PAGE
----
Re:Was waiting for Chrome on OSX until... (5, Informative)

Natural Join (1711970) | more than 4 years ago | (#30625866)

I worked at Google as a developer for many years. I have also worked at other huge corporations, like Adobe and Xerox. Google is nothing like every other huge corporation. They are exactly like some hippie, "don't be evil" group of socially conscious software developers. That's because that's what they are, both in the engineering department and all the way up to top management, including Larry, Sergei, and Eric. Not saying this is true of the sales department, but they're not in charge; the developers are. If Google were an advertising company, the sales department would be in charge.

They search engine came first. Of course something's gotta pay the bills, and the search engine by itself is an expense, not a source of income. If Google were an advertising company, the ad system would have come first, like it did with Overture.

Re:Was waiting for Chrome on OSX until... (1)

Abreu (173023) | more than 4 years ago | (#30625394)

Google is (and has always been) an advertisement company.

You are expected to live with it, or circumvent it (it's not that hard)

Re:Was waiting for Chrome on OSX until... (2, Insightful)

Azureflare (645778) | more than 4 years ago | (#30625404)

Ha, you know that's actually really funny because I've seen those ads too. And I use Google Chrome on a Mac! I'm thinking "Jeez, that's annoying, but even more so because I'm actually using the browser to view the ad!"

IE 5.5 forever (2, Funny)

Anonymous Coward | more than 4 years ago | (#30625246)

I don't know about everyone else, but Internet Explorer 5.5 is working pretty well here on my Windows NT 4 machines. IE5.5 has the fastest ECMAscript execution, is reasonably easy to program for, and works on all of our 2000 and NT 4 desktops. Until the other browsers start supporting legacy Windows systems, IE5.5/6 will always have a place.

Time to go back to coding the web-based CSM in C with a COBOL backend on Fujitsu Cobol .NET...

Anonymous Sig 2.0:
MADONNA IS AMAZING! I LOVE MADONNA - EROTICA.MP16! [madonna.com]

Re:IE 5.5 forever (1)

Arancaytar (966377) | more than 4 years ago | (#30625606)

I know you are kidding, but that post still gave me nausea. :P

Re:IE 5.5 forever (0)

Anonymous Coward | more than 4 years ago | (#30625768)

I am not kidding; I am serious!

Anonymous Sig 2.0:
MADONNA IS AMAZING! I LOVE MADONNA - Justify My Sex.MP16! [madonna.com]

Re:IE 5.5 forever (0)

Anonymous Coward | more than 4 years ago | (#30625918)

Don't be ridiculous. Ie 5.5 sucks. Its rendering isn't consistant across nt 4.0, win 2000, win 95, win 98, win 98 se. If you want compatibility, stick with IE 5. No need to be stuck on the upgrade treadmill.

Worthless (4, Informative)

pudge (3605) | more than 4 years ago | (#30625310)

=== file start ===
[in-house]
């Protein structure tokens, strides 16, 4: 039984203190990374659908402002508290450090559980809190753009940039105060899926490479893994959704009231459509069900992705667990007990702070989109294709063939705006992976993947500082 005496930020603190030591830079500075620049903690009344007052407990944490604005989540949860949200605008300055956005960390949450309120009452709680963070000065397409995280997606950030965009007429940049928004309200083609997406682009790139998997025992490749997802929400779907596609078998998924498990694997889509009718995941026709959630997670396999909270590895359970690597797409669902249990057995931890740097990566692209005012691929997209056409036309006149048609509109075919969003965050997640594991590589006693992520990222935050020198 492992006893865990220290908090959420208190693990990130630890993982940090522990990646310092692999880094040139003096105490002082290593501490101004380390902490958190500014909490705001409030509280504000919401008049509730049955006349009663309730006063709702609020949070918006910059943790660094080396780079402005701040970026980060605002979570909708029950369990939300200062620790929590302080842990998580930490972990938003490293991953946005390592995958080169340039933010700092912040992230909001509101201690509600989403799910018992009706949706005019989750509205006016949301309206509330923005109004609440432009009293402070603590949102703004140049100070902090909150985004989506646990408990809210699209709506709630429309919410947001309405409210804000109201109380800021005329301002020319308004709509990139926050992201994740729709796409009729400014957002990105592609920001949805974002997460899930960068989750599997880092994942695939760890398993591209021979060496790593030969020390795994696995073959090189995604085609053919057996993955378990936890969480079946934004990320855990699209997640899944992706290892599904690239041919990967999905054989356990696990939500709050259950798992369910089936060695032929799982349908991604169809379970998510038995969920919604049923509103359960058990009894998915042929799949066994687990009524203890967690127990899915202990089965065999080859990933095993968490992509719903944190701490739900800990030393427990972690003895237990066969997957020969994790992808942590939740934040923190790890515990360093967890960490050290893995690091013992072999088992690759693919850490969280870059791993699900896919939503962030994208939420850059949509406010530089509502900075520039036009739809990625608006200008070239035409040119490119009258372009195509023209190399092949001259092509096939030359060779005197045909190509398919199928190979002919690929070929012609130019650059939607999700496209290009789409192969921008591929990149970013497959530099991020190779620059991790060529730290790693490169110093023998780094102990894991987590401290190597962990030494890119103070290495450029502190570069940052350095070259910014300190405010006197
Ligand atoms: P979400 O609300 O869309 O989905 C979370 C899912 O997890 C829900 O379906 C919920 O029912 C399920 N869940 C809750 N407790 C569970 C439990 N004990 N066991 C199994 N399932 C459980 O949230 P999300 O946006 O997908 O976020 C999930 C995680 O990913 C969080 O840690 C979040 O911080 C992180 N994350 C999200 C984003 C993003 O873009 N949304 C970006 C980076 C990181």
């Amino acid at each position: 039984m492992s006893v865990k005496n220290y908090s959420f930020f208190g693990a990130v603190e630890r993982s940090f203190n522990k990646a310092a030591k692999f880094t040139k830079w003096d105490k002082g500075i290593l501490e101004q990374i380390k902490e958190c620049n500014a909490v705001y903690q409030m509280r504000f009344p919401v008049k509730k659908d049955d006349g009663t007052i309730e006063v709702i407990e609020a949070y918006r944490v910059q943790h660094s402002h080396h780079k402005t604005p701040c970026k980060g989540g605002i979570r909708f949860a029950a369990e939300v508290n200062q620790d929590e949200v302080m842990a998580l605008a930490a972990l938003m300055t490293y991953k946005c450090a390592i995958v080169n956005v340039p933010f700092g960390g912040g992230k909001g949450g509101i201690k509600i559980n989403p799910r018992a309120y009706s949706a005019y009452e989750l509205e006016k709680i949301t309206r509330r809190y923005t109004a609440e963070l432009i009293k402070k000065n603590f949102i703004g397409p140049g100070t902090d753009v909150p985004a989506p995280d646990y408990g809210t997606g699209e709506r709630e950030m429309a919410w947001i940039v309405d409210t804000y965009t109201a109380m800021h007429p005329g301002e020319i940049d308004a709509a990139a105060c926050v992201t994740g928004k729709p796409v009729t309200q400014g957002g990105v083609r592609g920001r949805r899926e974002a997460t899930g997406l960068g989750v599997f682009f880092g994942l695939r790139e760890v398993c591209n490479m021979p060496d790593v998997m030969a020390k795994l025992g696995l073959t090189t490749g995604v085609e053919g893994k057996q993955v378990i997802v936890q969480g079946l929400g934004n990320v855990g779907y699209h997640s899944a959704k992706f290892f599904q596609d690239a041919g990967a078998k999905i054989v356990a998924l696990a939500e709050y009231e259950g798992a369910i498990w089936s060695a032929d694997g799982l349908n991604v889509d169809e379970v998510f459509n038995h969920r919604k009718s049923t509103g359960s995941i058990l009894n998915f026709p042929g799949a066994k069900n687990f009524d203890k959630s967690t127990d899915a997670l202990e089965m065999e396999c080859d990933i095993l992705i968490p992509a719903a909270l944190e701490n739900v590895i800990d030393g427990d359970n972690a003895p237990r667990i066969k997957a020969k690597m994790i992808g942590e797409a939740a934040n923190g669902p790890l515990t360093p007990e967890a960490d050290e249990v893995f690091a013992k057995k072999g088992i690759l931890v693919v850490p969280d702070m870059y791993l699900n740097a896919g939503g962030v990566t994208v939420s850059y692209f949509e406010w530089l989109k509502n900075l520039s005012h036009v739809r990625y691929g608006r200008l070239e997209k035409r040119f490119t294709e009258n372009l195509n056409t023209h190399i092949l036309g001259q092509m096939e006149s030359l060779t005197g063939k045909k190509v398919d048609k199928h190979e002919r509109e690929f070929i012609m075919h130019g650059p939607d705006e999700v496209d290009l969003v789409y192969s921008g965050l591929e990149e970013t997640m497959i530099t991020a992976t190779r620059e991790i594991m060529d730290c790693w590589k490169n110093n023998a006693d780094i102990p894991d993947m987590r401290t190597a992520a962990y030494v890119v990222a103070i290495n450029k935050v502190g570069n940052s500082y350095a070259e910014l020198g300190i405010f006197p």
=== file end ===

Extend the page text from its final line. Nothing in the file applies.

Such metrics are almost always worthless. And such is the case here. Their methodology is fundamentally flawed, and you can't fix flawed methodology by just getting more of it.

Ars Technica notes [arstechnica.com] , 'The company tracks OS and browser use among "member sites" that use Net Applications' tracking services, which the company says encompasses data from some 160 million users per month. This means that the only OS and browser numbers being tracked are those from users who specifically visit those member sites, which include the New York Times, the Wall Street Journal, Forbes, and InformationWeek. If specific demographics of users—like, say, Linux users—don't tend to read those types of sites, they are going to be underrepresented, and similarly, other demographics may be overrepresented.

It obviously could be the case that Chrome is used by people more likely to use those "member sites" than people who use Safari.

Unfortunately, Ars Technica then writes, 'That being said, browser metrics such as these aren't worthless. Even though they may be an inaccurate way to make comparisons between operating systems, they provide a good picture when it comes to trends within a specific OS. For example, Net Applications tracked the Mac OS at 7.3 percent at the end of 2007 and 9.63 percent at the end of 2008, showing more than a 2.6 percentage point jump in only a year for the Mac. In this sense, it doesn't matter if Mac users tend to visit the Wall Street Journal's website more than Linux users. The trend is clearly showing that Mac users, with all their unique browsing habits, are growing steadily.'

That's obviously false, because it doesn't take into account the fact that demographics can trend from year to year (perhaps the WSJ introduced a new, and popular, Mac-specific section on their web site).

Re:Worthless (0)

Anonymous Coward | more than 4 years ago | (#30625562)

Do they track by cookie, or by IP Address? I have 4 users in my apartment, each using a different OS and probably a different browser. We're all behind the same NAT. If they only give each IP Address one vote per day, then we four are being underrepresented. If they track by cookies, then I'm being overrepresented, because every time I visit I get a new cookie that I delete 5 minutes later.

Also, their numbers don't tell what browsers are popular on the Internet, they tell what browsers are popular on those websites. So, that 2.6 percentage point increase probably just means that Mac OS users started reading more Wall Street Journal, not that there are more Mac OS users.

Maybe they should write something like:

This whole thing is wildly inaccurate. Rounding errors, ballot stuffers, dynamic IPs, firewalls. If you're using these numbers to do anything important, you're insane.